Diary of an NQT: Getting to know you

Written by: NQT diarist | Published:
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Becoming a form tutor has proved rewarding for our NQT diarist, although the role throws up an array of interesting, engaging and sometimes bizarre interactions with students

The most satisfying aspect of my new role so far has been becoming a form tutor. As mentioned in my entry last week, I took over a form group who were nearing the end of year 8. This was a daunting prospect as the form had developed their own routines and traditions with their original tutor, with whom they had a fantastic relationship.

I was determined to make the transition between tutors as seamless as possible, honouring the high expectations that had existed mutually between the students and their previous teacher.

Any concerns I had proved to be unfounded, as the 30-strong group of 12 and 13-year-olds made me feel immediately welcome. During my first week, my form proved to be an invaluable source of information, helping me to become familiar with the school’s premises and procedures. I would encourage future NQTs to be open to advice from their students – they know the school inside-out and may offer information that fellow members of staff have not thought to relay.

And so in the weeks leading up to the end of term, I developed strong relationships with my form. The school has a clear programme of activities to be completed during morning registration and these are an excellent way of getting to know your students. We will often discuss current affairs, with the students offering intelligent, sensitive responses to the turbulent events occurring around the world.

However, my favourite moments have come from chatting to the students before school starts. These more informal conversations allow you to focus on individuals and really get to know about their interests. For instance, one girl in my form has several horses and takes part in dressage competitions, another student has recently been signed to a major football club’s youth squad, and two girls have written a wonderful article explaining why Malala Yousafzai is an inspiration to them.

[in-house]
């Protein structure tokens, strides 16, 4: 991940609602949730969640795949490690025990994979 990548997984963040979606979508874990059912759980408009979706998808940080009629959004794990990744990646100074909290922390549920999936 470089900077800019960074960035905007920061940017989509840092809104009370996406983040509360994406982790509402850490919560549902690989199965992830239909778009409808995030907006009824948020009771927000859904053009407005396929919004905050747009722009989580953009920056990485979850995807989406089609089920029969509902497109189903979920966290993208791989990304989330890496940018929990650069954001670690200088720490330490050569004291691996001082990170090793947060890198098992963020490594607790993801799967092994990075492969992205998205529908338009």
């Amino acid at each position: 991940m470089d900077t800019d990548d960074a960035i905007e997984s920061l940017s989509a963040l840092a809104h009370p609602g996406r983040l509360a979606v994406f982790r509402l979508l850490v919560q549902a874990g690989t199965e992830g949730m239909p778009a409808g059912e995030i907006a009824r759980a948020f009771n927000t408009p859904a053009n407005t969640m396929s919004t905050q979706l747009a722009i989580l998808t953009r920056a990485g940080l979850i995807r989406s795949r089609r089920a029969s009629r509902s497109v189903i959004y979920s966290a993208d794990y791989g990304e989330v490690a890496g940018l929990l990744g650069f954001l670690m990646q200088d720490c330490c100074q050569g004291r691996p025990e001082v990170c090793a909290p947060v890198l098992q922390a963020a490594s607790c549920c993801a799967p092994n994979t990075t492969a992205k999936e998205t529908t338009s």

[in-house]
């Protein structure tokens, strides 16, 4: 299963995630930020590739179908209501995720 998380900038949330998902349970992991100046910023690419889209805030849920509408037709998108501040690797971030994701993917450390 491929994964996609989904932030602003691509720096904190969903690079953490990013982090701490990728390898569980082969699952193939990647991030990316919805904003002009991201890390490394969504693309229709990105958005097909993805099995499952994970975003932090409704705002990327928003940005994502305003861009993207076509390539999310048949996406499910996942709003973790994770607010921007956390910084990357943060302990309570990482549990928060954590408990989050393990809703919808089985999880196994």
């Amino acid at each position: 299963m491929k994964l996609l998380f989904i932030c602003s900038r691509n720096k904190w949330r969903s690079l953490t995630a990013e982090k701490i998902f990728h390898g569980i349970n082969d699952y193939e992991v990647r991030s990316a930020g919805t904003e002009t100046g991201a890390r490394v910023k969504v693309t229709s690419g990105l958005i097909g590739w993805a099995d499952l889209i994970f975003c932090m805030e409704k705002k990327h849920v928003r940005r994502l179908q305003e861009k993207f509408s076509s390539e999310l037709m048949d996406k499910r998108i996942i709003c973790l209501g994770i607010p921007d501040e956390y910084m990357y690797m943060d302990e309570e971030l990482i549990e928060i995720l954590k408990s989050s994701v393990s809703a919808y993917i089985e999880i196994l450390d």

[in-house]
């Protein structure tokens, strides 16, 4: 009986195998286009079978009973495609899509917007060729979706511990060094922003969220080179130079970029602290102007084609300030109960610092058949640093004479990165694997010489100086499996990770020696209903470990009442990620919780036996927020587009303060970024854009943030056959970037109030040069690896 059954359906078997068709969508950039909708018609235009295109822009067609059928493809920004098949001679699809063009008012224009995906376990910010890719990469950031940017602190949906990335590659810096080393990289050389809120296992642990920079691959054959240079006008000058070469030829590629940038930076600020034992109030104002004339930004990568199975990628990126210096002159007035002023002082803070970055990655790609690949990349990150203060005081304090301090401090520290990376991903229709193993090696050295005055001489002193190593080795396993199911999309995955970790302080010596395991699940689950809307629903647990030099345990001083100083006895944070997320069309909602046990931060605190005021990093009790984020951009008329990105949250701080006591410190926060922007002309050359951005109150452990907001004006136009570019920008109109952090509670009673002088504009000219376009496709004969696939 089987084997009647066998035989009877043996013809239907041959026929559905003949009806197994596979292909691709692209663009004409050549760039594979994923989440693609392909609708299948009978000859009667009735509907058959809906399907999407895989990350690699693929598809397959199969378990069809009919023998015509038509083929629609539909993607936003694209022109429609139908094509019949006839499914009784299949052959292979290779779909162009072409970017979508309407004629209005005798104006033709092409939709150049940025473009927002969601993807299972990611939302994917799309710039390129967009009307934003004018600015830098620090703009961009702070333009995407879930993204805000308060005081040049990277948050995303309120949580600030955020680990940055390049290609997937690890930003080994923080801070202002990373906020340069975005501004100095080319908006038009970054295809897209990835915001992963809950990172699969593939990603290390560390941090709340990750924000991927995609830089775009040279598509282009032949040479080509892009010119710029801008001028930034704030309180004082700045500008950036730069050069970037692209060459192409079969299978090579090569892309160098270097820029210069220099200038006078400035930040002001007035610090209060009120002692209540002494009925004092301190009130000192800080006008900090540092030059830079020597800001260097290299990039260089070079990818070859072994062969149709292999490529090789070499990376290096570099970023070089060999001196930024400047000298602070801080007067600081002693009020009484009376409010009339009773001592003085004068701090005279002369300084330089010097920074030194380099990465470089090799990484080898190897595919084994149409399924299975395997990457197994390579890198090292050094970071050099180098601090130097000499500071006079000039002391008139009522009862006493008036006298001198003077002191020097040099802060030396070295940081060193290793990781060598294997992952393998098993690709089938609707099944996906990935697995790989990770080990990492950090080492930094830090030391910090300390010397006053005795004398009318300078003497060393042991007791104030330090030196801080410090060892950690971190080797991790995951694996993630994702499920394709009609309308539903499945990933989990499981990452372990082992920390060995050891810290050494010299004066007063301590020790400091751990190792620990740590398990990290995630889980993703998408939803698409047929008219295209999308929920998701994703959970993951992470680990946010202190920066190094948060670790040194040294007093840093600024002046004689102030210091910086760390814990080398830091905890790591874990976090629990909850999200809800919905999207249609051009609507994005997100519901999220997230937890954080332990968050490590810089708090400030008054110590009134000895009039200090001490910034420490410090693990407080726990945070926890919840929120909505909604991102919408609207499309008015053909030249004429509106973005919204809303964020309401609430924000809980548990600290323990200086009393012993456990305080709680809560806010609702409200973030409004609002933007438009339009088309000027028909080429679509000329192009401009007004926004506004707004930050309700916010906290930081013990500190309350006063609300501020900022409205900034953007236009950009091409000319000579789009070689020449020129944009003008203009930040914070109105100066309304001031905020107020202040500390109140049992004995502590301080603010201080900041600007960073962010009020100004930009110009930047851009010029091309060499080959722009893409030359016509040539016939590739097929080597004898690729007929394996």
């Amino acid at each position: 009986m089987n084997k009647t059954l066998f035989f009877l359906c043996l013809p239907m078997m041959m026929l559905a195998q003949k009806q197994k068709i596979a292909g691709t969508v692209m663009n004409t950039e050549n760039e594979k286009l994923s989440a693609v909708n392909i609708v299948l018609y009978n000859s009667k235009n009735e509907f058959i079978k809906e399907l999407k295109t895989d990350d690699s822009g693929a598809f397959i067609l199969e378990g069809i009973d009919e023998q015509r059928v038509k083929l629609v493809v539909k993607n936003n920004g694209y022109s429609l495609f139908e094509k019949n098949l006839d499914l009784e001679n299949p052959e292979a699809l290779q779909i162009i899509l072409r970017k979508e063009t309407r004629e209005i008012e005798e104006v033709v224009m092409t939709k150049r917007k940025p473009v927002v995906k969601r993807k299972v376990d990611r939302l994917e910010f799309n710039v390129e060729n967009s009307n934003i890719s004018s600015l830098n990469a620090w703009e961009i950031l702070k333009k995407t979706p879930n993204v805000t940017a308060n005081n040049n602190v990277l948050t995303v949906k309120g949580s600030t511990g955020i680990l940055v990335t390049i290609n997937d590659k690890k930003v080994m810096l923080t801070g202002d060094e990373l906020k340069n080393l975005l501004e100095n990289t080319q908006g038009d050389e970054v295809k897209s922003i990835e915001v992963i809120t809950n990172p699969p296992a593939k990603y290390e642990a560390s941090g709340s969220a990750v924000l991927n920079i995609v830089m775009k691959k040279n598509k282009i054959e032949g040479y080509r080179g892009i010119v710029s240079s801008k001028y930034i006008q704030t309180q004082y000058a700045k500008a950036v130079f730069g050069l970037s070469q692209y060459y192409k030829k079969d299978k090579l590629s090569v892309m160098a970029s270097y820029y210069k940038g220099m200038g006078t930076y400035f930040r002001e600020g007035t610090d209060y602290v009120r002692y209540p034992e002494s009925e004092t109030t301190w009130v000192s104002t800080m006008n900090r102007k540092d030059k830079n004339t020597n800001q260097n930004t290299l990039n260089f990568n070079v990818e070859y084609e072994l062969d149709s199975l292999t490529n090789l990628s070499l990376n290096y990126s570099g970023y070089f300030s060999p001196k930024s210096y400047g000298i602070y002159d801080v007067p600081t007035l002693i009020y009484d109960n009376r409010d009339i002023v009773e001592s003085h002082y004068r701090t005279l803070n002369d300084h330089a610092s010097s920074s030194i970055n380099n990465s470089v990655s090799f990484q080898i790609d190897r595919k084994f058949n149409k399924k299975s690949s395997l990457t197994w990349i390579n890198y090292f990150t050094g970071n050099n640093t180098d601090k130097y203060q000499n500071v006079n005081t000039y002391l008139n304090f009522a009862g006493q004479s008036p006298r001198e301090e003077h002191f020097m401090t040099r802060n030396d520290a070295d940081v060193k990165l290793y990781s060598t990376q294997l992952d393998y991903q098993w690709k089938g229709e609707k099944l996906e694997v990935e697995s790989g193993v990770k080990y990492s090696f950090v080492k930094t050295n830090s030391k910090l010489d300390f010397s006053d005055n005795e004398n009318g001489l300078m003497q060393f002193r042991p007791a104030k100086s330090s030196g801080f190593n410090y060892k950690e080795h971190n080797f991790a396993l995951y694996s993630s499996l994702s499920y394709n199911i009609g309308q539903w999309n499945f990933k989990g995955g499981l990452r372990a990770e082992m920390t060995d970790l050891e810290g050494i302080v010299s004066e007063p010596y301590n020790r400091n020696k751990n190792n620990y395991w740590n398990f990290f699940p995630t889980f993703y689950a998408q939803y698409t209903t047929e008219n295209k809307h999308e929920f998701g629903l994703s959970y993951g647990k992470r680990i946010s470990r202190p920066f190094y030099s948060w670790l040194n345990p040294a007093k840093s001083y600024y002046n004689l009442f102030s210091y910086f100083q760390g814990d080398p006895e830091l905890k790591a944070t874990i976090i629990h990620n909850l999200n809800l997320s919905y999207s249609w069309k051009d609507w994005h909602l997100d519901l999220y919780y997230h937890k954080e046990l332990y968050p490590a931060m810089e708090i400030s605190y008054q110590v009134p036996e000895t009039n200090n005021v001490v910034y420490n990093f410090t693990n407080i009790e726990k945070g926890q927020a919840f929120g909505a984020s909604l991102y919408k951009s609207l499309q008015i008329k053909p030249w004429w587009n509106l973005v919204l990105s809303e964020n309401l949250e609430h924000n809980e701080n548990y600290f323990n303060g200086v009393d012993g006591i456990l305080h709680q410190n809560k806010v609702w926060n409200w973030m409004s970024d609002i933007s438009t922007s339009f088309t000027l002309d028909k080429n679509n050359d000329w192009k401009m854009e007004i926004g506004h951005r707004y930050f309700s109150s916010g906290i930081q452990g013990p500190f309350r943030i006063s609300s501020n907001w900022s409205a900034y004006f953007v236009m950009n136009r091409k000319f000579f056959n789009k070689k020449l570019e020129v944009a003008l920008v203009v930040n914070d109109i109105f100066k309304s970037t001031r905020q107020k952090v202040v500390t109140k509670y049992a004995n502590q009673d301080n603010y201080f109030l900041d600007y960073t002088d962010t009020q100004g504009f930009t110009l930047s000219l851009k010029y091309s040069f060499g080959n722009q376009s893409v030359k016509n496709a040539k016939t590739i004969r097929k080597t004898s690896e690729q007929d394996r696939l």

These are all personal details that I have discovered by showing an interest in their lives outside of school. As well as being enlightening, these conversations are often very funny, such as the exchange I had with a boy who asked me for relationship advice: “Sir,” he said. “When you have a girlfriend, do you have to speak to them every day?”

“Well, yes,” I replied. “It’s probably a good idea.”

“Ah right,” he said thoughtfully. “I don’t think I’ll bother then. Thanks Sir.”

Being a form tutor has not been without its challenges. There is a young man in my class who is on the verge of permanent exclusion. The student has a lovely side to him and has a passion for creative writing (something he and I share), yet he cannot modify his behaviour. I have been working closely with the school’s inclusion workers and leadership team to meet the boy’s needs, but the end of term proved to be difficult for him and he was excluded for much of the final week. When he returns, we will continue to support the student in the hope of keeping him in school.

I take my role as a form tutor seriously. I hope to have a positive impact on my students’ lives and will do everything I can to ensure that they reach their academic and personal potential. I look forward to seeing them grow up to be hard-working, fulfilled and conscientious young adults who are ready for whatever lies ahead when they leave my care at the end of year 11. Likewise, I suspect that they will teach me a thing or two in the next few years.

  • Our NQT diarist this year is a teacher of history at a comprehensive school in the North of England.


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